Will the real Henry VIII please stand up.
What did the famed British Monarch look like? What did his children, his six wives or the people of that time for that matter actually look like? We have art to give us as near an approximation as possible.
Lately, I've been watching the HBO series “The Tudors” about Henry VIII and family. The Missus and I are interested in British history, and alongside the aforementioned acclaimed drama, we've also been watching the BBC's “Elizabeth R,” a mini-series that aired in 1971, and we have plans to watch many more historical dramas and documentaries.
During one scene from “The Tudors,” Henry requests a painting of potential fourth wife Anne of Cleves. His delegate asks the painter to fudge his work to make Anne more appealing. The artist, like any true craftsman, balks at the suggestion.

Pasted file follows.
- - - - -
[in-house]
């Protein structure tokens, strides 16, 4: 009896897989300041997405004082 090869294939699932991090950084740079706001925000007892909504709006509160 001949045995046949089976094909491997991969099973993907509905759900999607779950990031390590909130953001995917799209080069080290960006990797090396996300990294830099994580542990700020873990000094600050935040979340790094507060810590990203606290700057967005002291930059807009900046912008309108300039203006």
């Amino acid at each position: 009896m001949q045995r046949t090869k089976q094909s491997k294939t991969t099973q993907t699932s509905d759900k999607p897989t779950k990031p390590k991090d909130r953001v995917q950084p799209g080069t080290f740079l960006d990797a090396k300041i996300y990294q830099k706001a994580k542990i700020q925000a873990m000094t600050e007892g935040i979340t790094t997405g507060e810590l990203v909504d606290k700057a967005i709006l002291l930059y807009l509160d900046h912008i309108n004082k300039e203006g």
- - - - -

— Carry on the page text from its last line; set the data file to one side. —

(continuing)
There was definitely a Roman influence in the paintings of the 1500s from that region. So it made me think, is that what she looked like? The sketch of Anne (played by singer Joss Stone) in the show intrigues Henry, and he cannot wait to meet her. Yet, when they at last come face-to-face, he is repulsed by her, calling her a horse.
What did Henry VIII look like? There have been many portrayals of the man (Charles Laughton, et. al), and there are plenty of paintings of him throughout his life. However, if you ran into him on the street, would you know him?
Jonathan Rhys Meyers, the actor who portrays Henry in the show, does a fine job of making the monarch both likable and detestable at the same time (though mostly detestable). And he convinces the audience that this is how the king would have stormed about his realm and appeared to others.
We're it not for cameras, I wonder how even the last 50 years of history would be interpreted if painting, sketches and sculpture were the only means of recording images we had available.
Zac Efron would probably end up playing Richard Nixon.